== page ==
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I think that one of the notions common to the anti-gunner is the idea that being a victim is 'noble'; as if it is better to be noble in your suffering than disruptive in your own defense.
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Old July 23, 2012, 10:17 AM   #6
Glenn E. Meyer
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We've had this discussion among our own TFL gun friendly lawyers awhile ago. I can't speak except from my own memory of the conversation.

Basically, the business is not responsible for the actions of the criminal. They are not responsible for following the laws on allowing carry if that goes awry. Meaning they were within the law as to the control of carry. The criminal is responsible for his or her actions. The connection is too remote that they can predict such a rampage and thus allow you to carry.

They have no guarantee or prediction that allowing you to carry would save the day. You could screw up or be ineffectual.

They can be responsible for their actions as to doors, etc. Things they set up.

Off the top of my head - duh - sue them for not requiring all patrons to carry ARs with AP rounds in case a rampage killer shows up. Does that make sense?

Also, if you sue:

1. You will have find a lawyer to take the case on contingency and our folks said they wouldn't go near it.

2. A large chain and insurance company can put you in court for years. Can you handle that? It isn't some megamillions class action.

3. What are the punitive damage limits in CO? Even with the number killed and injured, if there is a limit - it may not be that much. You can figure out predicted income for some but that is not punitive. Punitive is the megabucks.

Thus, as far as I can see and others please chime in, suing over not being allowed to carry - esp. if the theatre is following the law - is not viable. Easy to say in the gun store. Ask him about the upcoming UN invasion.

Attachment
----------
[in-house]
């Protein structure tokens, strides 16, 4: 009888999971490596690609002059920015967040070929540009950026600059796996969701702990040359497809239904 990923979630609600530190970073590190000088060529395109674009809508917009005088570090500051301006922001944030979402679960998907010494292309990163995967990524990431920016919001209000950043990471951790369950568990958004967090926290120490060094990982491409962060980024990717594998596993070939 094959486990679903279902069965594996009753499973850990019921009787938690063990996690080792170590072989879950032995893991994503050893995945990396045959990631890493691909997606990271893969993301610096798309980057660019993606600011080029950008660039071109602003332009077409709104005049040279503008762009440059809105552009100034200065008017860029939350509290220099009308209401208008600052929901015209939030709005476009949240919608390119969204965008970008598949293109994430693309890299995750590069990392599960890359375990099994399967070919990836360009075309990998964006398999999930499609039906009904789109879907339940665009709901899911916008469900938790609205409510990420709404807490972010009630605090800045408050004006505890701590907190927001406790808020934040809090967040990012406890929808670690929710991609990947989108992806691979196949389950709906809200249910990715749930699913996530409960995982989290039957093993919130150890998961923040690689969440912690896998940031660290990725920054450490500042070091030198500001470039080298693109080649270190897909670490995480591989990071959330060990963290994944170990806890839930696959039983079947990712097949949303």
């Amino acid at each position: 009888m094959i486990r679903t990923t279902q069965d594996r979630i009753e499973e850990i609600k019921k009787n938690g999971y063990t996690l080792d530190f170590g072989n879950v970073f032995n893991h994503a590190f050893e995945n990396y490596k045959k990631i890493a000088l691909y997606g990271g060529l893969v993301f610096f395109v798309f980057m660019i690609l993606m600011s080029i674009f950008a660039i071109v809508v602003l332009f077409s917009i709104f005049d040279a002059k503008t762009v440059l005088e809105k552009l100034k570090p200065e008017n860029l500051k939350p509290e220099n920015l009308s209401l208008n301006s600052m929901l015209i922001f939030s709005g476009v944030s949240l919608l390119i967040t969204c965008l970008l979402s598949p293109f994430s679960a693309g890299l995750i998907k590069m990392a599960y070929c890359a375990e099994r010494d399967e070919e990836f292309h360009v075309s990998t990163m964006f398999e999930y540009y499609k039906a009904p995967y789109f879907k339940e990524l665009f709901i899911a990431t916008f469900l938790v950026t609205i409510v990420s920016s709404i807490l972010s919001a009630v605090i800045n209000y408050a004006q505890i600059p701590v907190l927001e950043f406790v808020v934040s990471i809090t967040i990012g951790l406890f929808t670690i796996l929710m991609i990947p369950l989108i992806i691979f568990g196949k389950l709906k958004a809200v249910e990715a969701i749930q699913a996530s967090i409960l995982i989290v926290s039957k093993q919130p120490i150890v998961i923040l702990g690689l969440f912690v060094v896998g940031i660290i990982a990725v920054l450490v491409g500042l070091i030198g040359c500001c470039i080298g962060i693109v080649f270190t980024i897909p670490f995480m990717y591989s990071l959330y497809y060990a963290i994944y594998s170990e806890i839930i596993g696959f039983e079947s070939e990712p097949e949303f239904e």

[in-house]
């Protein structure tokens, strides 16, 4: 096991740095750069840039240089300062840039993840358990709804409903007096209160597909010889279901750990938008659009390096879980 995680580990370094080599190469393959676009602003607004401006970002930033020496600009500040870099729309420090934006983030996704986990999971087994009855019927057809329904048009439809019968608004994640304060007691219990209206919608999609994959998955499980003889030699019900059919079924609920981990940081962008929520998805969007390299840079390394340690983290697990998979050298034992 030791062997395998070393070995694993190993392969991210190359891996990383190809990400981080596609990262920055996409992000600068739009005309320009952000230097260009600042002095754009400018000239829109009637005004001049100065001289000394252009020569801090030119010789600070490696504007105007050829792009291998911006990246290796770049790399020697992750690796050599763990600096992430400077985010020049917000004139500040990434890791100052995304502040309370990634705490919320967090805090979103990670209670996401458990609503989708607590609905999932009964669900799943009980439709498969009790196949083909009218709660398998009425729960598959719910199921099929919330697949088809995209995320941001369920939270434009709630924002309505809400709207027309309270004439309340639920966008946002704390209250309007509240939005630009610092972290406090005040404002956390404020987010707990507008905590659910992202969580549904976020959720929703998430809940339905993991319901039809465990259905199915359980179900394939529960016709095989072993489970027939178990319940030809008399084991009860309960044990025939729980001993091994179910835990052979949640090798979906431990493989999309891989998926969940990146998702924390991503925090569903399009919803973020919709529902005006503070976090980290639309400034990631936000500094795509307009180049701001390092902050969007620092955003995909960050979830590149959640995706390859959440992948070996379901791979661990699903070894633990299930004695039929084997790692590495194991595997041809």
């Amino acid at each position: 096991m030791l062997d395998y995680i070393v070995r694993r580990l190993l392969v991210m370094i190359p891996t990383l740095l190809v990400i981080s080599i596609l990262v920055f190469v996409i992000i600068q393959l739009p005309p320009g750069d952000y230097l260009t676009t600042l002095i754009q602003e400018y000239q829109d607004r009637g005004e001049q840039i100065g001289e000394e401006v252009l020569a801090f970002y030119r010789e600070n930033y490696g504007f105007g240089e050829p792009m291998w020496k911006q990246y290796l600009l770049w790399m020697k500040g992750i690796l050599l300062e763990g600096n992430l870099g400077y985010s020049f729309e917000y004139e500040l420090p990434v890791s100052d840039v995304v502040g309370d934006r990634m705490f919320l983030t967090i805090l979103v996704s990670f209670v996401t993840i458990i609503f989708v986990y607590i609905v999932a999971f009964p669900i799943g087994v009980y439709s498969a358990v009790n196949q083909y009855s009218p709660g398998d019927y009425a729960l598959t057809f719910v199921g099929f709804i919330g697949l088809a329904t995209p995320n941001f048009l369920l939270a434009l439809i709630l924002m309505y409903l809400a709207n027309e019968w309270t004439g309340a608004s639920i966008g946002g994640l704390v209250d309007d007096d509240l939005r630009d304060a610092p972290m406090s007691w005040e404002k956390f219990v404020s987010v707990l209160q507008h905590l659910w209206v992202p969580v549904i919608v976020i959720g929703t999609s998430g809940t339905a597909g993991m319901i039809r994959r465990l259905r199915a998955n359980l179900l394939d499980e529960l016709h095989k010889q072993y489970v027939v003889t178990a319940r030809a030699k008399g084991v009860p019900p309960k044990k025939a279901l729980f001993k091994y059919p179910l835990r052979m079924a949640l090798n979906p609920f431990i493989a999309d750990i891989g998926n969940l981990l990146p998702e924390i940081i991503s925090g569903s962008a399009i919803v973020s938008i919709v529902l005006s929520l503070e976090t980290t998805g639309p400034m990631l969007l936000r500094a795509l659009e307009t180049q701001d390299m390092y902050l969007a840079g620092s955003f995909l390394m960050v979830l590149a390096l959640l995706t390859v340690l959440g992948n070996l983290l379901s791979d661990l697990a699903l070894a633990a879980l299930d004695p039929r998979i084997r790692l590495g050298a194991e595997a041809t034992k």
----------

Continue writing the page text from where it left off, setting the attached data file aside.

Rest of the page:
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Old July 23, 2012, 10:31 AM   #7
Cjsrch
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Yeah I thought he was a little crazy. And just to be clear we weren't talking about us sueing them
We were talking about a theoretical man or woman who has a cc and is injured due to not being able to carry.



I still stand by you chose to go some where that you knew you couldn't carry. It's your problem now... Short of neglect( as in this recent case of how did he get in from an exit)
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Old July 23, 2012, 10:43 AM   #8
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I'm going to go out on a limb, here, and say perhaps some businesses should be sued when their victim-disarmament zones prove tragically effective. To date, there have been, what, ZERO such lawsuits? The company's insurance carrier compares the risk of being sued for prohibiting carry with the risk of being sued for permitting carry, and it's a no-brainer: No Carry = No Risk! Now, times, they are a changin'. There is now more acceptance of concealed carry, and more acknowledgement that carrying a weapon is a prudent and effective means of self-defense and crime prevention. If liability insurance carriers start having to spend big bucks to defend the actions of clients who prohibit concealed carry, they may become, at least, less hostile to the concept of not prohibiting concealed carry. If we can, through lawsuits, level the playing field to the point that companies aren't rewarded by their insurance carriers for prohibiting carry, then a lot of the "no weapons" signs will disappear.